“For me, they are personally, and here’s why, because Paul London relocated himself from Texas, when Shawn Michaels’ school closed down, on his own dime to come to UPW because UPW at that time, my organization, was known as a place to be groomed and to be seen,” Bassman noted. “And it wasn’t only WWE. We’re sending people to WCW if WWE passed on them or to ECW or to Japan.

“I mean hundreds and hundreds of guys and girls out of our little organization on to other bigger and better things. So Paul London relocated himself on his dime, and dude, I barely registered the fact that Paul London was in our midst. I was never dismissive of him or The Miz. I wouldn’t go that far, and I don’t think they would say that either, but I didn’t give them any special attention.

“I didn’t recognize anything there in either one of them, and they both turned out, even after that, to be really really good, solid appreciative guys in my experience and in my eyes. The exact opposite was true of other guys who I went all in on and did everything for, basically f–ked me. Whatever, it’s life. That’s how things work. So The Miz, didn’t see it but couldn’t be happier for him because he’s a good dude. He worked his ass off, and he deserves it.”

Hausman asked Bassman if he sees The Miz in the WWE Hall of Fame someday. Bassman said he does and talked about The Miz’s longevity and consistency at or near the top of the card.

“Absolutely because what is one of the most important criteria for a Hall of Famer? Longevity and consistency,” Bassman said. “He has been at the top or near the top for how many years now? A dozen at least and the vast majority of people will never have that kind of length in their career. I mean, there’s a lot of guys that have been up for 30 years, but at that level. I haven’t been in touch with him for a long time. There’s no reason for it.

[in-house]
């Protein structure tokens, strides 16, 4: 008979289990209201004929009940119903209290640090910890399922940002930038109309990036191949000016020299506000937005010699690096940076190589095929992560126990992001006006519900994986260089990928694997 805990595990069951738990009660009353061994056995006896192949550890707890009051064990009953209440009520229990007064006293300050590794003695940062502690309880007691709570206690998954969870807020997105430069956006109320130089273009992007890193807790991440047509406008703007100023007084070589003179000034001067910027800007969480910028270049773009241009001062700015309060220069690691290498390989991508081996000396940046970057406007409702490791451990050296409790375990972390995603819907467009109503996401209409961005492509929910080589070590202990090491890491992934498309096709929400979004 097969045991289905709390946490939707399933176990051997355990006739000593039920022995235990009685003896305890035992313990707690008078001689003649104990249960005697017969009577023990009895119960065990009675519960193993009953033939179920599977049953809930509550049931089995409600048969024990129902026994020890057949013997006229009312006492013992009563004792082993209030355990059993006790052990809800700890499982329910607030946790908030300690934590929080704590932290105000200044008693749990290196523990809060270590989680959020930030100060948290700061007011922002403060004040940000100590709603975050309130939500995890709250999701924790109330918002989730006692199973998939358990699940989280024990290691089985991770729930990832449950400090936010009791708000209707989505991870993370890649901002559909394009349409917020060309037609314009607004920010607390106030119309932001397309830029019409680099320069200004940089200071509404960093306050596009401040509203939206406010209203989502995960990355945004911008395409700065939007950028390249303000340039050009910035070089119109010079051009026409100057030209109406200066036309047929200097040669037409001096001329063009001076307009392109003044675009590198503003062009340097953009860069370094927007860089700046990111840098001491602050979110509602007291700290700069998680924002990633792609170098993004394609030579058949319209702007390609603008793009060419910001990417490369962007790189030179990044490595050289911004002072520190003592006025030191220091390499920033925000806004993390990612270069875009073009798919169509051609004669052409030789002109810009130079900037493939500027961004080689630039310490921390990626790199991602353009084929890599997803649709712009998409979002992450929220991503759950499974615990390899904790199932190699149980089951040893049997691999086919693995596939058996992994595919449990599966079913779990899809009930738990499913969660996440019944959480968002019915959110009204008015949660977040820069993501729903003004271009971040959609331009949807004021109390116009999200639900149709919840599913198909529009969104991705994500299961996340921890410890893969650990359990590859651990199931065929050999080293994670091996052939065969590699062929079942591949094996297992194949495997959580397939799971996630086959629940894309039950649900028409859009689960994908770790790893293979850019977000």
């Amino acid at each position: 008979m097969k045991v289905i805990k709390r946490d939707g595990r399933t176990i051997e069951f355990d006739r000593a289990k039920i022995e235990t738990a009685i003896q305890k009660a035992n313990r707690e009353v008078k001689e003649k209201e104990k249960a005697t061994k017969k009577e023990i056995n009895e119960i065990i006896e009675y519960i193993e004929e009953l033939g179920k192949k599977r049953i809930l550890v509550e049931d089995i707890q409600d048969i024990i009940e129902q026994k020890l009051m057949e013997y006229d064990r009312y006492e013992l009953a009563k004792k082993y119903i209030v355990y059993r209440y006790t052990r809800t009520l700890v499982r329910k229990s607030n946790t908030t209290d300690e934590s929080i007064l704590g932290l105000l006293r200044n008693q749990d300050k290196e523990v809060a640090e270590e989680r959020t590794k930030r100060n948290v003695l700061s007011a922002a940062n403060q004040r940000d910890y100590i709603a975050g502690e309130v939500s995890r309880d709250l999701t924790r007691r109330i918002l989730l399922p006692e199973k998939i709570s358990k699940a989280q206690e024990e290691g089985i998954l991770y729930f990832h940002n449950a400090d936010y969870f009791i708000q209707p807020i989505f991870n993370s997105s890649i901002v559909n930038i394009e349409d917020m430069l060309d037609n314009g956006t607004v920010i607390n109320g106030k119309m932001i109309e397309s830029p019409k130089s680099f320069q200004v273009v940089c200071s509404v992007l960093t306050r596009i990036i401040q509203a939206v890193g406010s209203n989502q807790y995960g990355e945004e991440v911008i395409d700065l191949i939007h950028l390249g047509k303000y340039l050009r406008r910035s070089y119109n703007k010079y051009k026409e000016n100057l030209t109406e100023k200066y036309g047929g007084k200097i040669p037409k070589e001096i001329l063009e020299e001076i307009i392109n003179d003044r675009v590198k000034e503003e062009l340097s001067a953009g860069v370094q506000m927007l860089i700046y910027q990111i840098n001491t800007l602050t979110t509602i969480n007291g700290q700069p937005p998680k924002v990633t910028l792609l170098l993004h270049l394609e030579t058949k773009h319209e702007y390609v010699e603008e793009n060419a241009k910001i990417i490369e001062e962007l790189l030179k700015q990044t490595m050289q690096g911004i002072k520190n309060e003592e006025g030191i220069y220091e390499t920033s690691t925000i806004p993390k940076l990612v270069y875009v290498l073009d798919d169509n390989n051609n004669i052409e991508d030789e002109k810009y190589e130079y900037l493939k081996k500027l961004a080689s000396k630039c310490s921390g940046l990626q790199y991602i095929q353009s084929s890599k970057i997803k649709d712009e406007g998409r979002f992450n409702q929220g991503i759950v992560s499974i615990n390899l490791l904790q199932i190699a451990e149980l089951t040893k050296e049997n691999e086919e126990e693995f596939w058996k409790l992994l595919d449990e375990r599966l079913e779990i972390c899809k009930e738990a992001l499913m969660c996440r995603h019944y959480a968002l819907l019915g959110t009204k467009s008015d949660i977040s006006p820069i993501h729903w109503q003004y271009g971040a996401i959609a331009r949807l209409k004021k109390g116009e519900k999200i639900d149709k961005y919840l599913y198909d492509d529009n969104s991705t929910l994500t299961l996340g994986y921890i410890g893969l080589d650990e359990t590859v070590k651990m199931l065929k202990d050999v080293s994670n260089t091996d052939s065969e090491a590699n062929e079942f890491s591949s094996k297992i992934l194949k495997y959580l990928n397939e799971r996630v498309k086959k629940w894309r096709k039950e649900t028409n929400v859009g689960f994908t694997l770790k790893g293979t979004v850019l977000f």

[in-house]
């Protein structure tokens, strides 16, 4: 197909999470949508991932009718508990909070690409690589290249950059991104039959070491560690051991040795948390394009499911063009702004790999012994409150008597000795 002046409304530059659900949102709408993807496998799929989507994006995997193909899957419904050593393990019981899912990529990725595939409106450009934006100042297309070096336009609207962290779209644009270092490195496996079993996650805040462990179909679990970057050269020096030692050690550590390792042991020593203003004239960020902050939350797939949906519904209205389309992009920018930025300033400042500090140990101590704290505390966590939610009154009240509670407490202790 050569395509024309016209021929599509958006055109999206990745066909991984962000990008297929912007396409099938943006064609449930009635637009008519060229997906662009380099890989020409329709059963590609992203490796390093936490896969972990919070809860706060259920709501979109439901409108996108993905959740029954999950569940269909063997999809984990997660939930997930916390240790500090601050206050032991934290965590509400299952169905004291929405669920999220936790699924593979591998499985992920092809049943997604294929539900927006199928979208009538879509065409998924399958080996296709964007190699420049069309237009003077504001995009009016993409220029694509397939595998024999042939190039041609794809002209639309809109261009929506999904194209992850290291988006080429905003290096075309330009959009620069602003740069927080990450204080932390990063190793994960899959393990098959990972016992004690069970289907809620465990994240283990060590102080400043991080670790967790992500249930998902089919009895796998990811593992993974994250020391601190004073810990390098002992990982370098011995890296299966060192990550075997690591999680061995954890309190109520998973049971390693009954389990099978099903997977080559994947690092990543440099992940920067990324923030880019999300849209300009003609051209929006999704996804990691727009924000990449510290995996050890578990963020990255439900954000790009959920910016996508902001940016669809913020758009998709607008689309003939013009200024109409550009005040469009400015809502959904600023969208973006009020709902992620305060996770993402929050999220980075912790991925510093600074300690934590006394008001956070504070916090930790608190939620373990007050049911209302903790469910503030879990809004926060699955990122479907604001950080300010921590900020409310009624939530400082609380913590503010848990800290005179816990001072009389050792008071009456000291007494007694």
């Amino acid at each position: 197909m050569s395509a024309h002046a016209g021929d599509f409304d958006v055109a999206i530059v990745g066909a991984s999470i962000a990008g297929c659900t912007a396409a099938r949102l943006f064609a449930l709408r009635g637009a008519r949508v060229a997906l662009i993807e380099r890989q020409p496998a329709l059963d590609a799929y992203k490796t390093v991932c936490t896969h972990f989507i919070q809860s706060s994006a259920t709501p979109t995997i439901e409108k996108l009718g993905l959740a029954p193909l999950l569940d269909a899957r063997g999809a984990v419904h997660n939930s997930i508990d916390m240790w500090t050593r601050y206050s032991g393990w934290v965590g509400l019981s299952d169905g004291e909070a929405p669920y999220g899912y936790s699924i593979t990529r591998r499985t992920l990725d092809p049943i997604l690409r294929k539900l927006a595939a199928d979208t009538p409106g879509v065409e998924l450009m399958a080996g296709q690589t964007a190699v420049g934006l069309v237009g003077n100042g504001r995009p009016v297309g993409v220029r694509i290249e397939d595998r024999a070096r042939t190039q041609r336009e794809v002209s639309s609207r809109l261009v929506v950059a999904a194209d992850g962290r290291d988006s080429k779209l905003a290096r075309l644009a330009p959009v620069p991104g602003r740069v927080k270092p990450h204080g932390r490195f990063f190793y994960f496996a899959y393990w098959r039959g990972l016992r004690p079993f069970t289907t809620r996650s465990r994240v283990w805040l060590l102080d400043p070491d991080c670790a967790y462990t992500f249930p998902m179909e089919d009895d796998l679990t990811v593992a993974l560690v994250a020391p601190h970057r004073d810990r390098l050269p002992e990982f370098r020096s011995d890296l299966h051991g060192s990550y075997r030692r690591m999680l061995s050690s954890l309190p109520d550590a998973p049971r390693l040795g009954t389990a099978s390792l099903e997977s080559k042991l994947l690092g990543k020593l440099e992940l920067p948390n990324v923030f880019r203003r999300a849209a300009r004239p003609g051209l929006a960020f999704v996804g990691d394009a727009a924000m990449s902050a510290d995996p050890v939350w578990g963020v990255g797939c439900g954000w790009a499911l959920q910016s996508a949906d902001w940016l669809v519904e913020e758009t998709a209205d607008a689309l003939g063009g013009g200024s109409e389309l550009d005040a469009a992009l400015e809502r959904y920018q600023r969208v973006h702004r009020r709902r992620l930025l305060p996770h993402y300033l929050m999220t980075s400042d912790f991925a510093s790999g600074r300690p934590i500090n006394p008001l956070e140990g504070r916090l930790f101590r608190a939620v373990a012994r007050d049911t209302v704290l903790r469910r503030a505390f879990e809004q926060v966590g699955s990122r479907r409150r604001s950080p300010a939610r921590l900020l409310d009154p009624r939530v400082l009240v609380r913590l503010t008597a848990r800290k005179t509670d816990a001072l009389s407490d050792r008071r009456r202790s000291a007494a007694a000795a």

“We just lost touch, but if we were, I would congratulate him on everything he’s achieved, and his consistency by all accounts, from what I hear, he’s remained that same good, humble, solid genuine person all these years. So that’s awesome. Paul London, by the way, same exact thing. Paul became WWE Tag Team Champion. He doesn’t have the length at or near the top that The Miz has, but the reason they’re similar to me is because my experience was the same. Paul I am in touch with these days and the nicest, most genuine most humble guy you can meet from this business for sure.”

Hausman noted his unique experiences with London. Bassman called London “quirky” and noted that he’s a guy that “marches to the beat of his own drum.”

“Paul is a quirky guy man,” Bassman remarked. “I’ve heard the words ‘Paul London’ and ‘crazy’ many many times in the same sentence, and I think that’s what you’re alluding to here. I would just say this. I don’t think, by definition of the word, Paul isn’t all crazy, but he’s certainly marches to the beat of his own drum, put it that way.”

Rick Bassman hosts the podcast Talking Tough which can be found on all major podcast platforms. You can follow him on Twitter @Rick_Bassman. Bassman’s full interview aired as part of a recent episode of our podcast, The Wrestling Inc. Daily. Subscribe to get the latest episodes as soon as it’s released Monday – Friday afternoon by clicking here.